Philanthropy’s changing role in Virginia
Nonprofits seek donors’ help as they fill gaps caused by cutbacks
- May 28, 2010
This could be a defining time for Virginia’s nonprofits and their supporters. The recession might be over, but its damage lingers. People are hurting, and unemployment is high.
Meanwhile, the state’s role as a funding source and provider of services is receding. Because of the downward spiral of state revenues, the General Assembly has slashed the budget to the bone.
The leaders of many Virginia nonprofits believe they will be called on to fill the breach even though their own budgets are stretched thin. Nonprofits are turning to loyal donors for help at a time when many are still recovering from the market shocks of late 2008 and early 2009.
In the following pages, Virginia Business looks at the changing role facing philanthropy in the commonwealth in a group of stories called the Generous Virginians Project.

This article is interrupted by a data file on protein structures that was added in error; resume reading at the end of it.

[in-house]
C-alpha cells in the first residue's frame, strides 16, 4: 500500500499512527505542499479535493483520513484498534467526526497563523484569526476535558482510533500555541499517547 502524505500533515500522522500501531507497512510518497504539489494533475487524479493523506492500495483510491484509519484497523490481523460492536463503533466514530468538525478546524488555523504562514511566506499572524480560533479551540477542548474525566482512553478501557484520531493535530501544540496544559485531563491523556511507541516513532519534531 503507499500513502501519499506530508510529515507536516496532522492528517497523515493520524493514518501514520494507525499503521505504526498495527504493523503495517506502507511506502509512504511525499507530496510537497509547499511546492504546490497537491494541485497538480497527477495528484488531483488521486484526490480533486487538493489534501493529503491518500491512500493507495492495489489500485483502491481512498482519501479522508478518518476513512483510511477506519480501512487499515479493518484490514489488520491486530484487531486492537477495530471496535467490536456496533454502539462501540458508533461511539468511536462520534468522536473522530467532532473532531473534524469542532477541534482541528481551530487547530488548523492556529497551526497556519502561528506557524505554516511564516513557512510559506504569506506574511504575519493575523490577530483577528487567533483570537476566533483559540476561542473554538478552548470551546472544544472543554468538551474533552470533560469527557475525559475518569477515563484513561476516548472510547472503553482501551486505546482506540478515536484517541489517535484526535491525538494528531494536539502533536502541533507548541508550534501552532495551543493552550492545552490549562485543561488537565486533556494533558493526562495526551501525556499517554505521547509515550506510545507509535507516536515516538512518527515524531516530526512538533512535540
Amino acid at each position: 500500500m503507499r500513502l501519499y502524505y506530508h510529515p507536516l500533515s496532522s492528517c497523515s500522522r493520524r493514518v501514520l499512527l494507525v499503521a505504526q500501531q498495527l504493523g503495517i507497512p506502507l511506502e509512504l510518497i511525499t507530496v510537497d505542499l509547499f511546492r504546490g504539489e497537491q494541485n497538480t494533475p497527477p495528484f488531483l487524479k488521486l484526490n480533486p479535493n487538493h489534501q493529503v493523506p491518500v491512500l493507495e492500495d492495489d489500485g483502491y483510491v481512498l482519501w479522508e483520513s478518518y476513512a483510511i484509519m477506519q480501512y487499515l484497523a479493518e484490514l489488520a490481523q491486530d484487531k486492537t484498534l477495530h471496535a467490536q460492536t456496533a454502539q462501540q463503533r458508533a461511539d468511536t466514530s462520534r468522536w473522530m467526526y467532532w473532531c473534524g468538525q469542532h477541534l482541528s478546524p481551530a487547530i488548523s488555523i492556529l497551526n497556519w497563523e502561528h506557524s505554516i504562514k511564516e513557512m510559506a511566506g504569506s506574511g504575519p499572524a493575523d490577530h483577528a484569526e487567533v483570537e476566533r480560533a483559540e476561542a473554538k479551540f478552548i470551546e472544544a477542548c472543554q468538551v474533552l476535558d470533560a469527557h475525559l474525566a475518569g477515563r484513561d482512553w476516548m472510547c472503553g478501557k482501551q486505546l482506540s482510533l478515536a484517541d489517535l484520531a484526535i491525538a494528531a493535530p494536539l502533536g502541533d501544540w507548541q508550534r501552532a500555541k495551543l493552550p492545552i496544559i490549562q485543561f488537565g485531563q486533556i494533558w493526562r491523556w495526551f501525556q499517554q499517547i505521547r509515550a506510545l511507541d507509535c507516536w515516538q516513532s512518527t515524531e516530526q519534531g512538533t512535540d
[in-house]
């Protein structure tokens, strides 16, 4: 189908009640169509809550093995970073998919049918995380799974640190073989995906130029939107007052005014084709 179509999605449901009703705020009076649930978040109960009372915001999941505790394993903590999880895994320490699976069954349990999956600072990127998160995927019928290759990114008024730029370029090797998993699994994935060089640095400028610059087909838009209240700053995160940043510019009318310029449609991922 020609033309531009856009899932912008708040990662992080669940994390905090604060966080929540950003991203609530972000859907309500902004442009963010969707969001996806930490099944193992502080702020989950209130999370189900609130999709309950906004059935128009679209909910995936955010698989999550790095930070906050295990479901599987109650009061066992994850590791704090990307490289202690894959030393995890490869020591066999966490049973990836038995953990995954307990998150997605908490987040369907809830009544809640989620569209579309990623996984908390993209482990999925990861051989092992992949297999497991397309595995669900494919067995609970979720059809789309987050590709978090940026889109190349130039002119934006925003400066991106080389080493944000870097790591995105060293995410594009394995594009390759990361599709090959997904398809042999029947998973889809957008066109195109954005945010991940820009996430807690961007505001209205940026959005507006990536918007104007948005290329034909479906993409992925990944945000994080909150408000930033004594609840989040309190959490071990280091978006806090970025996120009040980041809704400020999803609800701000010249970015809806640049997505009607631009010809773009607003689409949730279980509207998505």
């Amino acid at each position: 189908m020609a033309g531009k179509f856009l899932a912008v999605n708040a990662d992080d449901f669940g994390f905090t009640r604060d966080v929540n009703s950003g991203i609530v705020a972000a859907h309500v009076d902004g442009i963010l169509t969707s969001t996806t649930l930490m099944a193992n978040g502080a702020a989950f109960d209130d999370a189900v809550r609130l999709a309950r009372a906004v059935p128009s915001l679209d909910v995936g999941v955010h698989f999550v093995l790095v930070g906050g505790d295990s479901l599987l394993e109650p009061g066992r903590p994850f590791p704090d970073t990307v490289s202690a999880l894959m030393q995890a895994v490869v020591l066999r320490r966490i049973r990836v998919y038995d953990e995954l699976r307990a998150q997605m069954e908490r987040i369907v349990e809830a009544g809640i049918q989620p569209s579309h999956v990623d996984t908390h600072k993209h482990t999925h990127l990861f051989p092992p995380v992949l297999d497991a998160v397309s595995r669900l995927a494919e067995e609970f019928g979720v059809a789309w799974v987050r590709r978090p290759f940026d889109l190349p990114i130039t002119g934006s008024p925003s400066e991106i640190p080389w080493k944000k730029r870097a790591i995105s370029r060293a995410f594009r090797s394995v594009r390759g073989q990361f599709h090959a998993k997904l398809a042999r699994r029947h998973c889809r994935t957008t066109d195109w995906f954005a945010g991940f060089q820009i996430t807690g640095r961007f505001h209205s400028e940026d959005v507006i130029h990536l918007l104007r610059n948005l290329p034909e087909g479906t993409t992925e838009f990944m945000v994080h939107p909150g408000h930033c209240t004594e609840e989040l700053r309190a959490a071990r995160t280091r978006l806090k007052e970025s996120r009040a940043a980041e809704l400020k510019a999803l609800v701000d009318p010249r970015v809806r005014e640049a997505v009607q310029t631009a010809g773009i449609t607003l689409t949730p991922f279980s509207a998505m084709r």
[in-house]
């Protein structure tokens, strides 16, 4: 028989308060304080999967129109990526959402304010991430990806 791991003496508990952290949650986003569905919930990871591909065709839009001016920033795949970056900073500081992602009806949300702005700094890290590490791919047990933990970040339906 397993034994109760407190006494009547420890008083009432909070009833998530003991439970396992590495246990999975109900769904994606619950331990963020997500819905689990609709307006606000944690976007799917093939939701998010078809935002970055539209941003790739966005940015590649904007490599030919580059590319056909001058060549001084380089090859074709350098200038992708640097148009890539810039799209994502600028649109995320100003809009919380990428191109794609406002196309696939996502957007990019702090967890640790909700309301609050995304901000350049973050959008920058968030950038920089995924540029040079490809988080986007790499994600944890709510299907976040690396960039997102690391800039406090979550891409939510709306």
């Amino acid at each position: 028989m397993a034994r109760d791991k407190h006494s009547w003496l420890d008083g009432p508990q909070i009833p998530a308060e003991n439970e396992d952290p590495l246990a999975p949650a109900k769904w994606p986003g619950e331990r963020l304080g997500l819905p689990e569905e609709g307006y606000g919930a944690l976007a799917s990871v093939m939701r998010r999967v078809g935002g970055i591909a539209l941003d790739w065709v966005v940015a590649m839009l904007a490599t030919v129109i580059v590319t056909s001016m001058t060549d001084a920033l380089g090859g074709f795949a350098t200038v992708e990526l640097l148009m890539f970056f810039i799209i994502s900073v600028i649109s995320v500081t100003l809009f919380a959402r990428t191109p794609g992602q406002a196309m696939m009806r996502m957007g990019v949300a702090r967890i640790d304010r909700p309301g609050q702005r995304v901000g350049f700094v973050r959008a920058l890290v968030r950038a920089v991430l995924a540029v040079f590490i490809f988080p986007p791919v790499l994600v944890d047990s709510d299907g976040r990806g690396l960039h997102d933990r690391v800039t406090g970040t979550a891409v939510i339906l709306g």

The project offers an overview of the changing landscape for nonprofits and examines the innovative approach of Northern Virginia philanthropist Earl Stafford. He created the People’s Inaugural Ball for the poor, homeless and disabled in 2009 and now has launched a national volunteer program, Doing Good.
Other stories profile two distinctive donors and a tireless volunteer. One donor is an immigrant entrepreneur who wants to pay back the country that gave him an education and an opportunity. The second is a woman who is giving millions to Sweet Briar College so that more women can become engineers. The volunteer is a man whose fundraising effort helped keep a Hampton Roads museum from closing. In addition, the magazine examines how foundations support a high quality of life in the rural Northern Neck.
The project includes lists of major gifts made by individuals and corporations. The magazine will update these lists online at http://www.VirginiaBusiness.com as new information becomes available. This issue, in fact, is only the first installment of the Generous Virginians Project.
The Generous Virginians Project:
CHARTS of Major foundations
Top 50 Virginia foundations by total giving
Top 40 U.S. foundations awarding grants in Virginia